Pleading Guilty by Scott Turow is easier to read than Filth by Irvine Welsh, but the self-destructive protagonist still got on my nerves. I enjoyed the book more when I started skipping paragraphs of internal dialog to get back to the action. Mack is an ex-cop, washed-up lawyer, and recovering alcoholic. When a partner at his firm goes AWAL (with 5.6 million dollars) the managing committee shanghais Mack into looking for him. Or rather, the 5.6 million, because it turns out that very few people at the firm care much about the missing partner.
I read a couple of Scott Turow books years ago and when I came across this 1993 thriller I thought I would give it a look, and I was not disappointed. Though it may seem ominous (470 pgs) it moves fast.
There are twists and turns that lead you in different directions throughout the story...which you will love!
This is a tale that keeps you guessing. Our hero is an almost-washed-up lawyer--a partner in a major firm. He is on a quest to save the firm's reputation by finding a senior partner who has apparently absconded with millions of a major client's money. But, things may not always be what they seem...
MACK Malloy, ex-cop, not quite ex-drunk, and partner-on-the-vane; one of the countries most high-powered law firms. Mack is on the trail of acollegue, his firms star litigater who has vanished with over five million dollars of a clints money.
This was a very disappointing and boring book. I usually like what Scott Turow writes but this was a drag, depressing and plots changed too often. Hard to figure out what was going on and I wasn't sure I wanted to figure it out! Can not recommend.
From the author of Presumed Innocent and Burden of Proof. Mack Malloy is an ex-cop and not-quite-ex-drunk and partner on the wane in one of Kindle County's most high-powered law firms. Mack is on the trail of the firm's star litigator, who has vanished with over $5 million of a client's money. Mack takes you with him to the enthralling and ominous heart of the city.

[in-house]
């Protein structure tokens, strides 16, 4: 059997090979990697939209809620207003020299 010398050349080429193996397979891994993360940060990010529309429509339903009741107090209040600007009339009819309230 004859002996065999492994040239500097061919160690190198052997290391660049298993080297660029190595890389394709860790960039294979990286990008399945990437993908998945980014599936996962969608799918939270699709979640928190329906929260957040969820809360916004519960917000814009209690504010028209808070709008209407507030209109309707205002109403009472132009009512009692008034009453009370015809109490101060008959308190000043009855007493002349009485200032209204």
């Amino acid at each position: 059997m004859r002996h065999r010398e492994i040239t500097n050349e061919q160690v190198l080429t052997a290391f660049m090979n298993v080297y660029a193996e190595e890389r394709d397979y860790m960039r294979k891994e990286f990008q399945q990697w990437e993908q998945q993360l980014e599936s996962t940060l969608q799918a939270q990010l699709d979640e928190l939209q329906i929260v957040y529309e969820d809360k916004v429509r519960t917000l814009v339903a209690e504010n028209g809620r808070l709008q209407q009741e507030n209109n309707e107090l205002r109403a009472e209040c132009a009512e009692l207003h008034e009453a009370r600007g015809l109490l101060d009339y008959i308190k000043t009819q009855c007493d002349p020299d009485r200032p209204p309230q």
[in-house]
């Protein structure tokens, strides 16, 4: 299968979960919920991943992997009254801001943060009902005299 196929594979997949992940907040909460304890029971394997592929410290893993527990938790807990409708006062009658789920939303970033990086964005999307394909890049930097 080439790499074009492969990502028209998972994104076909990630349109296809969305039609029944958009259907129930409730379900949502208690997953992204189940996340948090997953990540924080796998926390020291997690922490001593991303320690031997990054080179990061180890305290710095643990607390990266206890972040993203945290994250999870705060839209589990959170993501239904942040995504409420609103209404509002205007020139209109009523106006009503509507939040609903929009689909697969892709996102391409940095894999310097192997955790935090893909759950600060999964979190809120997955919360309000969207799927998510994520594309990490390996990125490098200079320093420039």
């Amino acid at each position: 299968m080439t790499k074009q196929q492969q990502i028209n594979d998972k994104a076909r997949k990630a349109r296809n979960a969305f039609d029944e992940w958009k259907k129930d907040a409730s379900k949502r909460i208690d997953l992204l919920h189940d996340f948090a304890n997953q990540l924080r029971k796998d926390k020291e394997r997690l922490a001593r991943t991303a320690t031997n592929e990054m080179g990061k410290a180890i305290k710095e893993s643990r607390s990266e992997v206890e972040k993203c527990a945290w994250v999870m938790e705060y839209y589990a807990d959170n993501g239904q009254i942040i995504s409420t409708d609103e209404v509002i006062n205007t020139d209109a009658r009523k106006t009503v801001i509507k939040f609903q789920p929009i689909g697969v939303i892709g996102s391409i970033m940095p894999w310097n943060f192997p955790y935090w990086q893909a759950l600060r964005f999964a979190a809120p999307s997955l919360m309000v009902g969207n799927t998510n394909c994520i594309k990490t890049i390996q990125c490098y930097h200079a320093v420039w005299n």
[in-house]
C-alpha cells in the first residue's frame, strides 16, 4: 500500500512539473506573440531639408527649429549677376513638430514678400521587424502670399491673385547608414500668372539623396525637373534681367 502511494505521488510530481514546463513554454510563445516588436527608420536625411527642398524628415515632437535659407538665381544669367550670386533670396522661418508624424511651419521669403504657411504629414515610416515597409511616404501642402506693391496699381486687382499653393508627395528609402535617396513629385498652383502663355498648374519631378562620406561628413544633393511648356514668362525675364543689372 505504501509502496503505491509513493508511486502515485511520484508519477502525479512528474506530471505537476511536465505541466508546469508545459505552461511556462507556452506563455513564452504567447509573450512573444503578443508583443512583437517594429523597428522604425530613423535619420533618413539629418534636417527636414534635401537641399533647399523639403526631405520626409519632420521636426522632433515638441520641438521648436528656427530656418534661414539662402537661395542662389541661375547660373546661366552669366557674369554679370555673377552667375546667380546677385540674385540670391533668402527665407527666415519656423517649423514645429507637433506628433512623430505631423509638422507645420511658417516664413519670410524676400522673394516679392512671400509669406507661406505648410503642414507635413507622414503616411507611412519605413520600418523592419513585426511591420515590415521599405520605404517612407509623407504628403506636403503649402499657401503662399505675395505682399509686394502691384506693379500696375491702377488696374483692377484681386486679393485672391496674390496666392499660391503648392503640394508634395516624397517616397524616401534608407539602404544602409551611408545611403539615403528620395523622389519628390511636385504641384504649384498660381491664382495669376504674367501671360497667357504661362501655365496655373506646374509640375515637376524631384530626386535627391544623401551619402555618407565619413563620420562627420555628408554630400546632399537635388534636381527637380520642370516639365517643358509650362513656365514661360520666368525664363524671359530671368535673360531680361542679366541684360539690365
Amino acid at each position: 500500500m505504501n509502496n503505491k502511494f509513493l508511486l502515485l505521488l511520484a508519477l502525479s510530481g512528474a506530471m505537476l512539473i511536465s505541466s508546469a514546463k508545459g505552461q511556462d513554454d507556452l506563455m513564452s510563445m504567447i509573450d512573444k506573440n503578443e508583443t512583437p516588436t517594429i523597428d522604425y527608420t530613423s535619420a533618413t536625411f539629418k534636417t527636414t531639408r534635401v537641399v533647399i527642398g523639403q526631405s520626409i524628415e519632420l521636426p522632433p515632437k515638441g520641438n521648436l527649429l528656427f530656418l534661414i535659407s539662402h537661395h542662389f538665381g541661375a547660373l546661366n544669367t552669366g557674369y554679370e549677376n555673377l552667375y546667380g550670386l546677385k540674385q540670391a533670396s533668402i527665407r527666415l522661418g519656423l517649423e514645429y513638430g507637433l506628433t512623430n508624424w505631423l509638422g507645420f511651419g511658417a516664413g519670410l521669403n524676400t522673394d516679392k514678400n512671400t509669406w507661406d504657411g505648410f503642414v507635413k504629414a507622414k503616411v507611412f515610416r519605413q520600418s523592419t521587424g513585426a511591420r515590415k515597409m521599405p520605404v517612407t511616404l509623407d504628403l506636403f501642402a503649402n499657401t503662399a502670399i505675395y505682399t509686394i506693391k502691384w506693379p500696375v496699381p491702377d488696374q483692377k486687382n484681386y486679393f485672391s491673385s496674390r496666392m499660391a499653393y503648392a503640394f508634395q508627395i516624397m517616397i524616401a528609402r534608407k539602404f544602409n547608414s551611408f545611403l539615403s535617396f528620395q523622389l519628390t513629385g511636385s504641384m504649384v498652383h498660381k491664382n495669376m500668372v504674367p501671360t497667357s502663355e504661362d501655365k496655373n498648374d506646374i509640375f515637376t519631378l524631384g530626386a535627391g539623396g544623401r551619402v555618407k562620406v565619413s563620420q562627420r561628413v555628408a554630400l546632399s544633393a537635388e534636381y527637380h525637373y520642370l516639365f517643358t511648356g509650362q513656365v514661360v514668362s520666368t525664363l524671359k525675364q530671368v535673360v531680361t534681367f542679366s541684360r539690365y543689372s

"Top-notch Turow...a satisfying story, told with speed and subtlety."- USA Today
"Fascinating...Scott Turow writes as well as ever...his readers will be richly entertained." - Ross Thomas, Washington Post Book World
With Pleading Guilty, Scott Turow has created what may be his most compelling character in his most accomplished story to date. Returning to the now-renowned locale of Kindle County, Turow gives us Mack Mallow, ex-cop, not-quite-ex-drunk, and partner-on-the-wane in one of the county's most high-powered law firms. A longtime ally of the wayward, Mack is on the trail of a colleague, his firm's star litigator, who has vanished with over five million dollars of a client's money. Mack will descend into the enthralling and ominous heart of a city...taking you with him on his final, desperate, and courageous crusade to reinvent himself from the depths of his own shattered soul.
Mack Malloy, ex-cop, not quite ex-drunk, and partner-on-the-wane in one of the counties most high powered law firms. Mack is on the trail of a colleague, his firm's star litigator, who has vanished with $5,000,000 of a client's money. Mack will descen into the thralling and ominous heart of a city taking you with him.
Scott Turow is an extremely gifted writer and can always be depended upon for creating interesting characters with great depth, and always a compelling plot. Not necessarily fast moving, but something is always unfolding. Highly recommended.
Mack Malloy is an ex-cop and a partner in a law firm. He is on the trail of a colleague who has vanished with over 5 million dollars of a client's money. He tries to find himself while solving this mystery. This is a good book--a page turner.
Interesting storyline although told in a different way - supposedly through "dictation" - a partner supposedly stole a little over $5M - but the story gets pretty complicated .. I enjoy stories with complications and twists though so I liked it.
When the erratic bad-boy partner in a law firm disappears -- along with $5.6 million of a client's money -- a lawyer whose career and personal life seem headed for the rocks is charged with finding him. Compelling and generally well-written, but Turow loses points here for the convoluted resolution which never really makes it clear whodunnit.